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Back to Diary Index Ranger Diaries:

07 December 2018 Cute & Cuddly to Feisty Teens




Born Wild! Explore their first 365 days of adventure.


Today marks one year since the first sighting we had of the cubs after they were born. Thursday, 7 December 2017, will forever be ingrained in the minds of our staff and guests, as halfway through the afternoon drive, Thomas, one of our Senior Rangers, radioed in the call we had all been waiting for, "Hlope ngonyama with ncinci mampimpans”, meaning, "white lion with tiny little ones”.

The mother of the cubs is our first generation wild born white lioness, with the father being a seven-year-old split gene lion, who is tawny in colour, also born at Pumba. This produced a litter with mixed colouring, which is an important factor based on the limited genetic diversity of white lions worldwide. The birth of the cubs marked the achievement of our initial 2005 objective, which was to rehabilitate the white lion back into the wild, ensuring genetic diversity, by not limiting the genetics to the white, or leucistic, gene.

As the afternoon drives went out on this memorable day, there was no expectation of a sighting or even a glimpse of the cubs. We did however know the cubs must have been born due to their mother’s behaviour, but we had no idea of the exact timing of their birth. The moment Ranger Thomas radioed in the call, a ripple of excitement spread through Pumba.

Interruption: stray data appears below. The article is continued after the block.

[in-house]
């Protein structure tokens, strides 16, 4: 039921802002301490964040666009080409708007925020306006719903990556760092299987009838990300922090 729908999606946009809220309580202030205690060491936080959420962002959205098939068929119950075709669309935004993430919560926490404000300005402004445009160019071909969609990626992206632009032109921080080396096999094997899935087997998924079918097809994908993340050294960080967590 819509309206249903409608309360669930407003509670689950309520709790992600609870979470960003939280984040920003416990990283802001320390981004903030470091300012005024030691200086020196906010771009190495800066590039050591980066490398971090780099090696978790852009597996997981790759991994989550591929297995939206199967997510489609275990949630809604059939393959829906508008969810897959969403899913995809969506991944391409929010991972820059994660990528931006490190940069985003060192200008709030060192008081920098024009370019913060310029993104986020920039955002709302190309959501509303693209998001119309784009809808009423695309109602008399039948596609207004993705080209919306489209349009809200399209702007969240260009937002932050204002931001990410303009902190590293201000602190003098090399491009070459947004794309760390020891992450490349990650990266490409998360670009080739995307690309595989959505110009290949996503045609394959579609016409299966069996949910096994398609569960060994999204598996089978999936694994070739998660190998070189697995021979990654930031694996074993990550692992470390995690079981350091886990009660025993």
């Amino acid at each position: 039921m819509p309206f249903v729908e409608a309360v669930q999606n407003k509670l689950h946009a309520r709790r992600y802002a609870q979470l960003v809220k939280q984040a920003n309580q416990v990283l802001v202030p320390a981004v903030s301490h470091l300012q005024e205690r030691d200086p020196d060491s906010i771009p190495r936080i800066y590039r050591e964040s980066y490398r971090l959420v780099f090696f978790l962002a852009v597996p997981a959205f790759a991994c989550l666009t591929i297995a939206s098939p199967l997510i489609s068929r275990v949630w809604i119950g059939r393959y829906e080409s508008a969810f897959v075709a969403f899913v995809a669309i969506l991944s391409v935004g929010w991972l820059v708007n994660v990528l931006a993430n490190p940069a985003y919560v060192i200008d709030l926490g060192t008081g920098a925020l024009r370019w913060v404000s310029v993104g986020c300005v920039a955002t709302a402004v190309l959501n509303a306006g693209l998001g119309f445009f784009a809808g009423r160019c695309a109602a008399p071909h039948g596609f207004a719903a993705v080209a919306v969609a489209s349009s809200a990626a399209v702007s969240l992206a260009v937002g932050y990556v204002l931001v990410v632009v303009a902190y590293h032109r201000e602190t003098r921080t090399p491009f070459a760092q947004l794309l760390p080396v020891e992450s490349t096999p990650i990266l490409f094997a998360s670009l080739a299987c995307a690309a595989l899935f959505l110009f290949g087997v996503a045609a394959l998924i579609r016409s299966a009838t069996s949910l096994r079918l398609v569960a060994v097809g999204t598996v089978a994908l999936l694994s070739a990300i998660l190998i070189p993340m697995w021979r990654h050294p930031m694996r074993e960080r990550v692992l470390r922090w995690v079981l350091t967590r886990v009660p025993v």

The mother and her cubs were content lying in the shade of the thick bush, as each vehicle had its turn to view the little ones, ensuring very little noise, not disturbing the litter. With each vehicle passing by, new information developed. It started with three tawny, one white, which then become two white and two brown. Finally, after the little ones had moved around enough, it was confirmed that she had given birth to five cubs, one more than she gave birth to the last time.




From the beginning the cubs tormented mom, biting her tail and ears and climbing on top of her. As all moms are, she was patient, enduring through it all as they discover themselves and what they can do.



 
The cubs loved playing in the mud during the summer rains and sometimes ended up completely covered in mud, leaving mom to clean up their mess afterwards.




At 3 months the cubs finally started playing with dad, who softened up to them, allowing them close enough for a bit of play, though it never lasted long!




While our dominant male was in his physical peak and maturity, one of his sons was already showing an attitude that looks familiar to his dad at six months. Of the five cubs, this little boy is constantly veering off from the group and chasing wildebeest, impala and basically anything that moves!




As the curiosity of the cubs heightened, they started running after the vehicles, sniffing the tyres and everything else new to their surroundings. Our guests and rangers could take beautiful close up photos of the cubs as they came closer to the vehicles. In this photo you can even see the reflection of the Land Rover in the cub’s eyes.